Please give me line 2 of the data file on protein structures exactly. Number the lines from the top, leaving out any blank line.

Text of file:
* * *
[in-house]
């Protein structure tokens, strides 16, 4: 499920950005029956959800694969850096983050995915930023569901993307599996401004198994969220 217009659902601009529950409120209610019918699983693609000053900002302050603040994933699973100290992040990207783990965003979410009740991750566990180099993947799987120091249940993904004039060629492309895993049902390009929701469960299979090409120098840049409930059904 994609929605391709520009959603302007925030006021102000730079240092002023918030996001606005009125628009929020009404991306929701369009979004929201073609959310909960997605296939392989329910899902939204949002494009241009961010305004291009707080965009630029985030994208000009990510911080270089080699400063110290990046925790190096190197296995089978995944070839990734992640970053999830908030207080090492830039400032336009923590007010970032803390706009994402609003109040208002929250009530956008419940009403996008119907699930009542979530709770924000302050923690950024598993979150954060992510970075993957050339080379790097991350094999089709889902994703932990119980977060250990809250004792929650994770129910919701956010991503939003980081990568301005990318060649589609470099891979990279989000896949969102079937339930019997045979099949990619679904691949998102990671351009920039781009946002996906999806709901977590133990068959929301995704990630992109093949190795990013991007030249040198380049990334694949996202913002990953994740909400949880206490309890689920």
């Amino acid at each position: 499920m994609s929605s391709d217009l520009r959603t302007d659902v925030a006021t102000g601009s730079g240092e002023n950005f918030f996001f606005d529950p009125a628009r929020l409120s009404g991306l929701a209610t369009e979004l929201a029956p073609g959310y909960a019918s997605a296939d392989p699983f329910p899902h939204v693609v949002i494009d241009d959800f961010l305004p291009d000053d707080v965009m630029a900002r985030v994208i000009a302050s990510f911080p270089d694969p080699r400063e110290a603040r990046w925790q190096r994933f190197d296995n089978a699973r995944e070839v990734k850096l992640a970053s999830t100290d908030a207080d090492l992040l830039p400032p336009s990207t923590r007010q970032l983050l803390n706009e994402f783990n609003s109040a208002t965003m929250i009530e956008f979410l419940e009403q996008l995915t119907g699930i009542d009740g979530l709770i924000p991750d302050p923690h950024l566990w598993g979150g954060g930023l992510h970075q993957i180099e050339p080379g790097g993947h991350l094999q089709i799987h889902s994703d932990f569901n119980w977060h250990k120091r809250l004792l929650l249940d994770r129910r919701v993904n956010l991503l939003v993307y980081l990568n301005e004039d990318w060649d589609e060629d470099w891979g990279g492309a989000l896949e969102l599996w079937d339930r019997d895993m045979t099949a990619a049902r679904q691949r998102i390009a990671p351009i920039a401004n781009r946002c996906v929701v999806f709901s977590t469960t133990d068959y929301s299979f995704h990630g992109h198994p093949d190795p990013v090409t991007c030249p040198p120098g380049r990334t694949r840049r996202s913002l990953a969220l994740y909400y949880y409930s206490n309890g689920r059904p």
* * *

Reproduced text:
């Protein structure tokens, strides 16, 4: 499920950005029956959800694969850096983050995915930023569901993307599996401004198994969220 217009659902601009529950409120209610019918699983693609000053900002302050603040994933699973100290992040990207783990965003979410009740991750566990180099993947799987120091249940993904004039060629492309895993049902390009929701469960299979090409120098840049409930059904 994609929605391709520009959603302007925030006021102000730079240092002023918030996001606005009125628009929020009404991306929701369009979004929201073609959310909960997605296939392989329910899902939204949002494009241009961010305004291009707080965009630029985030994208000009990510911080270089080699400063110290990046925790190096190197296995089978995944070839990734992640970053999830908030207080090492830039400032336009923590007010970032803390706009994402609003109040208002929250009530956008419940009403996008119907699930009542979530709770924000302050923690950024598993979150954060992510970075993957050339080379790097991350094999089709889902994703932990119980977060250990809250004792929650994770129910919701956010991503939003980081990568301005990318060649589609470099891979990279989000896949969102079937339930019997045979099949990619679904691949998102990671351009920039781009946002996906999806709901977590133990068959929301995704990630992109093949190795990013991007030249040198380049990334694949996202913002990953994740909400949880206490309890689920």